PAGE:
"Coriolanus," the Commonwealth Shakespeare Company's 17th annual Free Shakespeare on the Common, is one of its finest to date.
Though rife with comparisons to the contemporary political climate, leave your analysis at home and just get swept up in the drama and action on the Boston Common. Director Steve Maler makes this huge performance space feel like an intimate setting to watch the nail-biting drama unfold.
Emotions run wild and fear and uncertainty are almost palpable as this stellar ensemble reels you in and refuses to let you off the hook until all the blood has been shed. Disenfranchised elitists, downtrodden rabble-rousers, angry mobs and political leaders unable to hide their contempt for the common man do battle in one of the Bard's least produced but most intriguing tragedies.
Coriolanus is borderline loathsome and yet his only crime is his inability to hide his true feelings for the sake of political gain. Stubborn, short-tempered and arrogantly uncompromising, he only seems to bow before his power-mad mother Volumnia.
With the exception of a fight scene that would be more at home on "Dancing With the Stars," Nicholas Carriere delivers a stellar turn as Coriolanus.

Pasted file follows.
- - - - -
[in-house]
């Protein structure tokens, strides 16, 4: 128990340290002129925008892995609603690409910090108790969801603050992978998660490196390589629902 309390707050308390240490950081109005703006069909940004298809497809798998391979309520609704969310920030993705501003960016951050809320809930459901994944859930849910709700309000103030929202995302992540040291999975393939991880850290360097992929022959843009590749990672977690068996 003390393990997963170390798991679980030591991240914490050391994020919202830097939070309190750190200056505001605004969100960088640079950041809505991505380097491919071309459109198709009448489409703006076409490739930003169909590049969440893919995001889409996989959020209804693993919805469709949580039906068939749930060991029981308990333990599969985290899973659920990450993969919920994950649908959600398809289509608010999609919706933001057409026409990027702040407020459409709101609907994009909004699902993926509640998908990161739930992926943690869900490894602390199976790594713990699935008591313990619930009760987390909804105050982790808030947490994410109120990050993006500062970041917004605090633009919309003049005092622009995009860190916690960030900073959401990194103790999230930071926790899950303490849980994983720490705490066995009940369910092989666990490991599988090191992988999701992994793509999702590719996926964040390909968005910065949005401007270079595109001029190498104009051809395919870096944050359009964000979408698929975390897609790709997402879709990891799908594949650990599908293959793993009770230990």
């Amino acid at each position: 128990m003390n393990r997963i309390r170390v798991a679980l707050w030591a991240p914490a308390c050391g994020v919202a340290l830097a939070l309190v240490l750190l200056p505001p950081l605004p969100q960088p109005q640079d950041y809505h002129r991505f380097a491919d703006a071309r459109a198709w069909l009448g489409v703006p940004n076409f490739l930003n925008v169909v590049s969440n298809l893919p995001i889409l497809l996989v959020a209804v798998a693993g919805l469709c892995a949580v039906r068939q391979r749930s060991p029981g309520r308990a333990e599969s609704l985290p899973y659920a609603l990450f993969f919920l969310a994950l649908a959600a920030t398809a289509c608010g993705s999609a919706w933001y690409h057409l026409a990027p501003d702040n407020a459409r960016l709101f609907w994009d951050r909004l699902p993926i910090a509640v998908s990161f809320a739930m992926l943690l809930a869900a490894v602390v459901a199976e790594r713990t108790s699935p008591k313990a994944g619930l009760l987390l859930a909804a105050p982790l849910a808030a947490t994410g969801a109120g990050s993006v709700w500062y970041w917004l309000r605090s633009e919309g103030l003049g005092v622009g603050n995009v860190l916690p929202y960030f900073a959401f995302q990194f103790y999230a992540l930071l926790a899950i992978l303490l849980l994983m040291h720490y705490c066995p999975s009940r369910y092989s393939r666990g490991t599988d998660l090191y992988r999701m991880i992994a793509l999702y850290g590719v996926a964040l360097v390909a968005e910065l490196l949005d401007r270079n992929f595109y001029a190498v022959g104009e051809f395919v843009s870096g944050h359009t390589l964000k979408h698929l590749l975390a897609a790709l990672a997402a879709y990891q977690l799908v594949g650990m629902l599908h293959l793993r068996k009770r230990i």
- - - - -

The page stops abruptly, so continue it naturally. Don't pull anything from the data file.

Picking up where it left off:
Karen MacDonald delivers another brilliant turn as Volumnia, while Fred Sullivan Jr. is perfection as Menenius. Jacqui Parker and Remo Airaldi also give impressive performances as Sicinius and Brutus respectively.
Apparently at this particular performance the City of Boston was doing some drilling in the street. Most of the audience was so riveted they didn't even notice.
If you go
After a brilliant turn at battle, Caius Martius is renamed Coriolanus and encouraged to run for Senate. Unwilling to engage in the hand-shaking, baby-kissing, co-mingling with the commoners required of politicians, the noble war hero is banished from Rome and ends up face-to-face with his worst enemy, Tullus Aufidius.